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Undergraduate research experience helps launch recent Rutgers University‒Camden grad’s career



For Immediate Release

CAMDEN — As an intern in a Rutgers University‒Camden mathematics lab, Sydney Truong became passionate about research while working on a federally funded study on ways autonomous vehicles can help improve traffic flow and reduce travel time, fuel consumption, and carbon emissions.

Since graduating in May 2020, her Rutgers–Camden experience has led to a position conducting research at Lockheed Martin.

For one year, beginning in the summer after Truong’s junior year, she worked with Benedetto Piccoli, the Joseph and Loretta Lopez Chair in Mathematics at Rutgers University–Camden, where he also serves as vice chancellor for research. Truong wrote a simulation code for the collaborative project involving Piccoli and researchers from four other universities.

As every driver experiences in traffic, people are continuously braking and accelerating, which causes a chain reaction of vehicles stopping and going, causing what researchers call a “stop-and-go wave.”

Researchers of the collaborative project are using Truong’s code to study traffic waves, with the aim of designing controls for autonomous vehicles capable of dissipating the stop-and-go waves.

Using MATLAB software, Truong, a math major and a computer science minor, created graphs, video simulations, and animation for the traffic study.

In addition to sharpening her technical skills, Truong learned valuable lessons working with lab colleagues. “Before this experience, I wasn’t someone who would ask questions,” says Truong, a Sicklerville resident. “I would always try to find out the answer by myself, but now I understand it’s OK to ask questions about things you don’t understand. Everyone in the lab was very helpful in answering questions.”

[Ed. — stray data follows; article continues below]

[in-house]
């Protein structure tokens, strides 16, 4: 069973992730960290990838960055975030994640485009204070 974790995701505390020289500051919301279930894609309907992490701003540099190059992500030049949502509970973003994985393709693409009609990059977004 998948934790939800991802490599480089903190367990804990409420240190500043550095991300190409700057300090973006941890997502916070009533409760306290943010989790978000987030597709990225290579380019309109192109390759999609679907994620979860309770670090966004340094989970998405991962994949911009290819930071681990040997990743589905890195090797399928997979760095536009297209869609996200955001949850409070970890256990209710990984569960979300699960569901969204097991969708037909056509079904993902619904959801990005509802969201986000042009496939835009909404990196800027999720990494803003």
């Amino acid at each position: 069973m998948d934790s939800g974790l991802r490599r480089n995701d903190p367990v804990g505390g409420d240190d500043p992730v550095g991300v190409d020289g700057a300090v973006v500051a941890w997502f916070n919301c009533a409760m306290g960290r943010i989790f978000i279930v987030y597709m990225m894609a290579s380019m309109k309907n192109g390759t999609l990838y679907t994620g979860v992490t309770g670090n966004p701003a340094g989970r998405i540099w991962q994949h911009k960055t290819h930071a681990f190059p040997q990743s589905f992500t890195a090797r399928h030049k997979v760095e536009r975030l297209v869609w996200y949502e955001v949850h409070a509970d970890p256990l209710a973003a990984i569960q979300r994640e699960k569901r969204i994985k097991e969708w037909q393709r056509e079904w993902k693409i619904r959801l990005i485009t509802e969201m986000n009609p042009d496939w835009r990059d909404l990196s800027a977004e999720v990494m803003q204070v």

The researchers continue using Truong’s code on the project. “One of the controls we designed using Sydney’s code is still having the best performance in the project,” says Piccoli.

When the study is completed and published, Truong will appear as one of its co-authors.

An added benefit to working in Piccoli’s lab was the opportunity to work on a project that aligns with her interest in saving the planet.

“When traffic is dissipated, fuel usage and carbon emissions would be lowered,” says Truong. “I like being involved with something that would benefit the environment in the long run.”

Truong attributes her career choice in research to Piccoli and Rutgers–Camden Interim Chancellor Margaret Marsh, who was Truong’s honors seminar professor.

Truong mentioned to Marsh that she was not sure what jobs she could pursue with a degree in applied mathematics and a minor in computer science, so Marsh introduced her to Piccoli, who offered Truong an internship in his lab through a Rutgers Global grant.

“One of Rutgers’ missions is to drive more students toward a career in the STEM fields, where there is a high need of qualified workforce now, and even more in the near future,” Piccoli says. “Sydney is a perfect example of the benefit of such experience: she worked in team on a high-value project, achieving great results. This pushed her even more toward a career in STEM.”

“I knew conducting research was a possible career choice beforehand,” says Truong. “But I only realized after working with Dr. Piccoli how vast the research field is for someone who wants to conduct research as a career choice.”

Truong received the Dean's Undergraduate Research Prize and the Mathematical Sciences Scholarship Award for her work on Piccoli’s traffic-flow study.

Sponsored by the National Science Foundation and the U.S. Department of Energy, the project is a collaboration involving Rutgers–Camden and researchers from the University of Arizona, University of California at Berkeley, University of Pennsylvania, Temple University, and Vanderbilt University.